April 3, 2014
This article was reported by Healio.
Healio reported on a study of HIV treatment of prison inmates. Jaimie, P. Meyer, MD, of the infectious diseases section of Yale School of Medicine, and colleagues evaluated HIV viral suppression, defined as HIV-1 RNA levels less than 400 copies per milliliter, in 882 HIV-positive inmates confined for 90 days or more in Connecticut Department of Corrections' jails and prisons during 2005-2012. The researchers reviewed data from the correctional facilities' databases, laboratories, and pharmacies to investigate changes in viral load before and after confinement and changes in CD4 counts.
The majority of inmates (47.4 percent) received protease inhibitor-based antiretroviral therapy (ART), and 38.6 percent received non-nucleoside reverse transcriptase inhibitors-based ART. Health practitioners changed approximately 37 percent of treatments during incarceration.
Michael Puisis, DO, a correctional consultant in Evanston, Ill., in an accompanying editorial commented that the care the inmates in this study received is not available to all of the HIV-positive inmates in the United States. He contended that "HIV care in correctional centers still needs improvement in several areas." Puisis listed several areas such as HIV screening, continuity of care, and substance abuse, which should be treated while individuals are incarcerated and can have supervised medical care with discharge plans to maintain these benefits. If not, he warned the problem will worsen while the inmate is imprisoned and spread to the community after release.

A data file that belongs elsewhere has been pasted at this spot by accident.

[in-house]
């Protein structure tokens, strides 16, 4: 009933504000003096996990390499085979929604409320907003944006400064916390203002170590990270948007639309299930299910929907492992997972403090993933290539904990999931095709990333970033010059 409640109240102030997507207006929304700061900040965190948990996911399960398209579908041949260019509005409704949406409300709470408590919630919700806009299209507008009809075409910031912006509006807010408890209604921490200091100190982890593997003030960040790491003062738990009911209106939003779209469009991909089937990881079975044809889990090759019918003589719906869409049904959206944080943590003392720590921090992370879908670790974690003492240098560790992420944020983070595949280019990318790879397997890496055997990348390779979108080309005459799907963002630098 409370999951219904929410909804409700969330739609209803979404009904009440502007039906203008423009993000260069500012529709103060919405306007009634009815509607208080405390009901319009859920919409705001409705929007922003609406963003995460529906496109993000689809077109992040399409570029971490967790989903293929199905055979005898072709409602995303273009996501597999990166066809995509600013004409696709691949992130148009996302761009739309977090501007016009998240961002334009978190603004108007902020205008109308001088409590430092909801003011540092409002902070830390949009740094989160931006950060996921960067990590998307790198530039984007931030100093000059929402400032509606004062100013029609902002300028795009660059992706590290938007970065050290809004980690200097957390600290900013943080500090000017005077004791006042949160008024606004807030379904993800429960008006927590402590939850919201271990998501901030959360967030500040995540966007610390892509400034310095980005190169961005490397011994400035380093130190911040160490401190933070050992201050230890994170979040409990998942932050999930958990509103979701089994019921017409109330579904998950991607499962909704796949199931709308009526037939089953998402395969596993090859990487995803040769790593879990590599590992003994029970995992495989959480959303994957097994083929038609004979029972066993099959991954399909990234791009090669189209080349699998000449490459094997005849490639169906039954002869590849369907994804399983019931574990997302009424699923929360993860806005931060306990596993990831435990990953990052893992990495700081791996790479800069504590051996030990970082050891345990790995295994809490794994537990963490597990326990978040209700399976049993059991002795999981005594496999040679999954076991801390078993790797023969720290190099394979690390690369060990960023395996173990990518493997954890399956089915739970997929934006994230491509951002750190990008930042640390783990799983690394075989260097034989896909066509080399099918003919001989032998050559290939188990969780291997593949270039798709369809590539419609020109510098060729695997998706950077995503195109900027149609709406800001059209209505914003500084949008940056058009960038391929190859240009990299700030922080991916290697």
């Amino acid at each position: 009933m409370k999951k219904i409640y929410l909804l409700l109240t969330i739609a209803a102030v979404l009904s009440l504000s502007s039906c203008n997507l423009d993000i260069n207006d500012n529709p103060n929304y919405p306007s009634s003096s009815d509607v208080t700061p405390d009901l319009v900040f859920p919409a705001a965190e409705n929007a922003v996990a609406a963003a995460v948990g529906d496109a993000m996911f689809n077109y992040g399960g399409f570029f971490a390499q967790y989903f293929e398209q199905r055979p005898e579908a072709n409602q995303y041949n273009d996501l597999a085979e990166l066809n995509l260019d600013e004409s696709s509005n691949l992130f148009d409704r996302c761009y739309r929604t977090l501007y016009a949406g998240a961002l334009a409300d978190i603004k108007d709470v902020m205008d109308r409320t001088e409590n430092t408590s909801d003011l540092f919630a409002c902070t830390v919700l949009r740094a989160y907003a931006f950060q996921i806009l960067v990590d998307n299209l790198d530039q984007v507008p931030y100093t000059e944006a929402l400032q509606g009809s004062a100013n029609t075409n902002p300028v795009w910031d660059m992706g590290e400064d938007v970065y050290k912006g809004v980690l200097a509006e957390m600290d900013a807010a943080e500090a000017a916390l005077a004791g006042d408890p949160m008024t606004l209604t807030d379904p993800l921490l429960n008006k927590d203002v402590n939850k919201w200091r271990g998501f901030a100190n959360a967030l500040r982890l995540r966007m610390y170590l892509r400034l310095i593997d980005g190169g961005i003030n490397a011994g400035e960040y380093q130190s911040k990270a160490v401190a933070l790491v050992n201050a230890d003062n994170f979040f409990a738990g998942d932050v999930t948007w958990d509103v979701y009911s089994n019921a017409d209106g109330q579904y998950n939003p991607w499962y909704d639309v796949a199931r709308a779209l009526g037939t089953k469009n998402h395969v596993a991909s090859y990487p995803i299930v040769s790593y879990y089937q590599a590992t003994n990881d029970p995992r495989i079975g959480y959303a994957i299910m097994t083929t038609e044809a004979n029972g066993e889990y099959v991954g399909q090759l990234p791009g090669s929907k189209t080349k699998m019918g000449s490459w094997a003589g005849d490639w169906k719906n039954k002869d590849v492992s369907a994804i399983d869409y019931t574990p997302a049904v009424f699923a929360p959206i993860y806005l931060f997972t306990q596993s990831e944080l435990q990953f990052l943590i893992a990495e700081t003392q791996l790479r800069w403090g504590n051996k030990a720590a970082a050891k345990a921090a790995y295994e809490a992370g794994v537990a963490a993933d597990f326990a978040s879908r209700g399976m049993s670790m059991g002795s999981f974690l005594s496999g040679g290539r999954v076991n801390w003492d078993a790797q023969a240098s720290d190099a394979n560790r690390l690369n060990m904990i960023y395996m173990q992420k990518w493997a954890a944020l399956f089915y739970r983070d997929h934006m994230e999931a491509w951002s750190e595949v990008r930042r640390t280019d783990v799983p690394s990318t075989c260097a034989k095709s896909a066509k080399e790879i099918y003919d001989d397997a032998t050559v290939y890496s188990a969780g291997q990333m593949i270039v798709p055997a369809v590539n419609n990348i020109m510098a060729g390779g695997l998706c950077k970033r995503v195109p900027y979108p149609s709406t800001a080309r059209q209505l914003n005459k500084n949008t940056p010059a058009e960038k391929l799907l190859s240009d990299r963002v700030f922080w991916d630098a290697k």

The full report, "Optimization of Human Immunodeficiency Virus Treatment During Incarceration -- Viral Suppression at the Prison Gate," was published online in JAMA Internal Medicine (2014; doi:10.1001/jamainternmed.2014.601).
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